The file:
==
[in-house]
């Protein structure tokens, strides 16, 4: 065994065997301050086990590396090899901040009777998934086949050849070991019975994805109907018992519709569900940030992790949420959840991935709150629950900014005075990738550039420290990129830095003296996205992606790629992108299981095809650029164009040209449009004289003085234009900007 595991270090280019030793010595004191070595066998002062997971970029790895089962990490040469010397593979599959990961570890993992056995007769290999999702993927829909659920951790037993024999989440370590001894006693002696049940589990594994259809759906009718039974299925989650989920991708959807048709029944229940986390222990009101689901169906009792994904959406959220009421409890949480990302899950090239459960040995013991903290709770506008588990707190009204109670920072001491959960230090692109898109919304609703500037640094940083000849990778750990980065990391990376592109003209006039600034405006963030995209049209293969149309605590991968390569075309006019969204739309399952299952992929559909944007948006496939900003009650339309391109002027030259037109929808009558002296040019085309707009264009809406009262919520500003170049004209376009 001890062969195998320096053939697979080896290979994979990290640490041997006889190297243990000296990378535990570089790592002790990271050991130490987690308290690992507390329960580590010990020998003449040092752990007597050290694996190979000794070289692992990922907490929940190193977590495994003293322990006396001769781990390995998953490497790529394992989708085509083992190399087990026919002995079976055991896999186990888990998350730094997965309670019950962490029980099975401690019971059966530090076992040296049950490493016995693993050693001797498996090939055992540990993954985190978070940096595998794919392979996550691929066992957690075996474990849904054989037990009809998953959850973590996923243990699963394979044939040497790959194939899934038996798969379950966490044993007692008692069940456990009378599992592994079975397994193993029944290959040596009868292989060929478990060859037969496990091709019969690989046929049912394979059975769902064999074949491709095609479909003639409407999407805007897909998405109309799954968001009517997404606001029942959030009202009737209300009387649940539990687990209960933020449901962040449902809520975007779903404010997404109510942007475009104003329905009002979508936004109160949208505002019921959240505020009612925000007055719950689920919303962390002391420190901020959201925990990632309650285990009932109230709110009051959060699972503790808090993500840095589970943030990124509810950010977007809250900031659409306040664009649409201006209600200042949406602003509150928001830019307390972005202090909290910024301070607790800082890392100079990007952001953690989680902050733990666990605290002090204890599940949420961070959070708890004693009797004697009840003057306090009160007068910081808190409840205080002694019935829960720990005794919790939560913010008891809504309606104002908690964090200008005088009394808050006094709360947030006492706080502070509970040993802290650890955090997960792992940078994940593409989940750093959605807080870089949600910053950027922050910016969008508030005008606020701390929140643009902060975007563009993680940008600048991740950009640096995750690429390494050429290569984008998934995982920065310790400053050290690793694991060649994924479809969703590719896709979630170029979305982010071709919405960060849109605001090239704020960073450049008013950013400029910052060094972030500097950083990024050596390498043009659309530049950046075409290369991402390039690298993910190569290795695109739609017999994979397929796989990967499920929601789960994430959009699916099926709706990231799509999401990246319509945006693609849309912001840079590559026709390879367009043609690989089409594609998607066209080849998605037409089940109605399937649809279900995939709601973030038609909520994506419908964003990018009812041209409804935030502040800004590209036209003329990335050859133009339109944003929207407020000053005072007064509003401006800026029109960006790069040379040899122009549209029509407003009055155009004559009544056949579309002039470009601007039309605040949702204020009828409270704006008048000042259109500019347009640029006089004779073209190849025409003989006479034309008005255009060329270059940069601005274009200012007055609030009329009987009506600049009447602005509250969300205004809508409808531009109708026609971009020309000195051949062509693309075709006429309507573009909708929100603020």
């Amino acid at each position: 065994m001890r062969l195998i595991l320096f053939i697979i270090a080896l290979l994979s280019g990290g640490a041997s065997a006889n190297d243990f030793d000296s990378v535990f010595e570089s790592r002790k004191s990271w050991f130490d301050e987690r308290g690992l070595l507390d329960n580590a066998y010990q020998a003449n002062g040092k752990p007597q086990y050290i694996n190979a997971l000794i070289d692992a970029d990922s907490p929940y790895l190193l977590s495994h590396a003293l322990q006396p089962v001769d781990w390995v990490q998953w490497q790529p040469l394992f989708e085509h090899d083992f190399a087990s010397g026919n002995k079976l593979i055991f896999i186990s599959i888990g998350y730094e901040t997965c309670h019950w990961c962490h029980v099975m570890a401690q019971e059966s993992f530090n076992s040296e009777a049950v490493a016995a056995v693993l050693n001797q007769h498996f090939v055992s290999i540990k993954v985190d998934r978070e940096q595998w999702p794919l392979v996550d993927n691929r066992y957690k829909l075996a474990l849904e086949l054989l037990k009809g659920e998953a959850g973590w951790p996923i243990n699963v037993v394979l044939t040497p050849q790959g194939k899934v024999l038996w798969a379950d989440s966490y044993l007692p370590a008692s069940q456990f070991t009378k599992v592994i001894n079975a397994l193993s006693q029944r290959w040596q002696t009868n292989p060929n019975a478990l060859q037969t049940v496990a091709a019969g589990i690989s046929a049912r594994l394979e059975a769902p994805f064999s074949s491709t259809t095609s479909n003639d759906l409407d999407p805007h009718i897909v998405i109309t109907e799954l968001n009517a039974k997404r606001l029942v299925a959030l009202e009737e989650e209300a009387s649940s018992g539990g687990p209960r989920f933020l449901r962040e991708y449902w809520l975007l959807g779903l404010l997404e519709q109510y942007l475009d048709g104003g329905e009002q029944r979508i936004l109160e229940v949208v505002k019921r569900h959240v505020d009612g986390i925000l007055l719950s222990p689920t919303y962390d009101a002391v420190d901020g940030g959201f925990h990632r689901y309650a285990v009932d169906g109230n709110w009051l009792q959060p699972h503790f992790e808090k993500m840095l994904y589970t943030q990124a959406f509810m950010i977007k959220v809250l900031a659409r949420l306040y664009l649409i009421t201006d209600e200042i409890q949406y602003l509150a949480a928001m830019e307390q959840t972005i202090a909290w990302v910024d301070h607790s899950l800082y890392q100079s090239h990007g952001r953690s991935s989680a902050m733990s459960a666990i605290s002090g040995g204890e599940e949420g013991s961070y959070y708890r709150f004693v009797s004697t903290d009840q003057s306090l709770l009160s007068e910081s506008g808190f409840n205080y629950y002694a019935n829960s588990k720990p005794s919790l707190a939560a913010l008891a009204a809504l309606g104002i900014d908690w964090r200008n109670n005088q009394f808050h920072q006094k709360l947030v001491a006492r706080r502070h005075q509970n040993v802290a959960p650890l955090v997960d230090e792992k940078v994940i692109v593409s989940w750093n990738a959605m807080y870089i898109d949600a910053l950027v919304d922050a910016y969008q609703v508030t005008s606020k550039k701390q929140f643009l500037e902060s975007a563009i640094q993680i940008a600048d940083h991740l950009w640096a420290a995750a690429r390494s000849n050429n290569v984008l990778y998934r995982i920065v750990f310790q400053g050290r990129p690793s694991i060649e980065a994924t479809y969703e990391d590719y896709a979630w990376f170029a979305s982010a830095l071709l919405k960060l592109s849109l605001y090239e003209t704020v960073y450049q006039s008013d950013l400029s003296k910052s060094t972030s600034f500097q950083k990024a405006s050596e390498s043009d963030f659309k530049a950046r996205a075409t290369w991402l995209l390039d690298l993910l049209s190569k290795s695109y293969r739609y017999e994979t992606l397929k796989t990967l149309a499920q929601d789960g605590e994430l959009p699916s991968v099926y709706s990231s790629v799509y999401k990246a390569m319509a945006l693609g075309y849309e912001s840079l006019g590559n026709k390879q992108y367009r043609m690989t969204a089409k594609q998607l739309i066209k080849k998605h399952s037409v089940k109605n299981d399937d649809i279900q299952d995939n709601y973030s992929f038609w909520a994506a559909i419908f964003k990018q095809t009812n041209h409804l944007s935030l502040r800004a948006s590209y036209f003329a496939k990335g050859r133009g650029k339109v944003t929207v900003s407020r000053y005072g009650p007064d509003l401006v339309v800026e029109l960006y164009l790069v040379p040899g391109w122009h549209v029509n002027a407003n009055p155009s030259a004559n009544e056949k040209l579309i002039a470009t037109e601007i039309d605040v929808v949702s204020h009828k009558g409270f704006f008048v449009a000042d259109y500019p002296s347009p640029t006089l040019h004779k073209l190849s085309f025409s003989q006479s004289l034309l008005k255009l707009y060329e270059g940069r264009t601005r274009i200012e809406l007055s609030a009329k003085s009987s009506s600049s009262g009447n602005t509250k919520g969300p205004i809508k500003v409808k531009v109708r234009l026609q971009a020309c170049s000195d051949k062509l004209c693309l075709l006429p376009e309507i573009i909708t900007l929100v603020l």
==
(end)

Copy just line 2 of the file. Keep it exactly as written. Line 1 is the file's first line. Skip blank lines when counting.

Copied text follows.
């Protein structure tokens, strides 16, 4: 065994065997301050086990590396090899901040009777998934086949050849070991019975994805109907018992519709569900940030992790949420959840991935709150629950900014005075990738550039420290990129830095003296996205992606790629992108299981095809650029164009040209449009004289003085234009900007 595991270090280019030793010595004191070595066998002062997971970029790895089962990490040469010397593979599959990961570890993992056995007769290999999702993927829909659920951790037993024999989440370590001894006693002696049940589990594994259809759906009718039974299925989650989920991708959807048709029944229940986390222990009101689901169906009792994904959406959220009421409890949480990302899950090239459960040995013991903290709770506008588990707190009204109670920072001491959960230090692109898109919304609703500037640094940083000849990778750990980065990391990376592109003209006039600034405006963030995209049209293969149309605590991968390569075309006019969204739309399952299952992929559909944007948006496939900003009650339309391109002027030259037109929808009558002296040019085309707009264009809406009262919520500003170049004209376009 001890062969195998320096053939697979080896290979994979990290640490041997006889190297243990000296990378535990570089790592002790990271050991130490987690308290690992507390329960580590010990020998003449040092752990007597050290694996190979000794070289692992990922907490929940190193977590495994003293322990006396001769781990390995998953490497790529394992989708085509083992190399087990026919002995079976055991896999186990888990998350730094997965309670019950962490029980099975401690019971059966530090076992040296049950490493016995693993050693001797498996090939055992540990993954985190978070940096595998794919392979996550691929066992957690075996474990849904054989037990009809998953959850973590996923243990699963394979044939040497790959194939899934038996798969379950966490044993007692008692069940456990009378599992592994079975397994193993029944290959040596009868292989060929478990060859037969496990091709019969690989046929049912394979059975769902064999074949491709095609479909003639409407999407805007897909998405109309799954968001009517997404606001029942959030009202009737209300009387649940539990687990209960933020449901962040449902809520975007779903404010997404109510942007475009104003329905009002979508936004109160949208505002019921959240505020009612925000007055719950689920919303962390002391420190901020959201925990990632309650285990009932109230709110009051959060699972503790808090993500840095589970943030990124509810950010977007809250900031659409306040664009649409201006209600200042949406602003509150928001830019307390972005202090909290910024301070607790800082890392100079990007952001953690989680902050733990666990605290002090204890599940949420961070959070708890004693009797004697009840003057306090009160007068910081808190409840205080002694019935829960720990005794919790939560913010008891809504309606104002908690964090200008005088009394808050006094709360947030006492706080502070509970040993802290650890955090997960792992940078994940593409989940750093959605807080870089949600910053950027922050910016969008508030005008606020701390929140643009902060975007563009993680940008600048991740950009640096995750690429390494050429290569984008998934995982920065310790400053050290690793694991060649994924479809969703590719896709979630170029979305982010071709919405960060849109605001090239704020960073450049008013950013400029910052060094972030500097950083990024050596390498043009659309530049950046075409290369991402390039690298993910190569290795695109739609017999994979397929796989990967499920929601789960994430959009699916099926709706990231799509999401990246319509945006693609849309912001840079590559026709390879367009043609690989089409594609998607066209080849998605037409089940109605399937649809279900995939709601973030038609909520994506419908964003990018009812041209409804935030502040800004590209036209003329990335050859133009339109944003929207407020000053005072007064509003401006800026029109960006790069040379040899122009549209029509407003009055155009004559009544056949579309002039470009601007039309605040949702204020009828409270704006008048000042259109500019347009640029006089004779073209190849025409003989006479034309008005255009060329270059940069601005274009200012007055609030009329009987009506600049009447602005509250969300205004809508409808531009109708026609971009020309000195051949062509693309075709006429309507573009909708929100603020």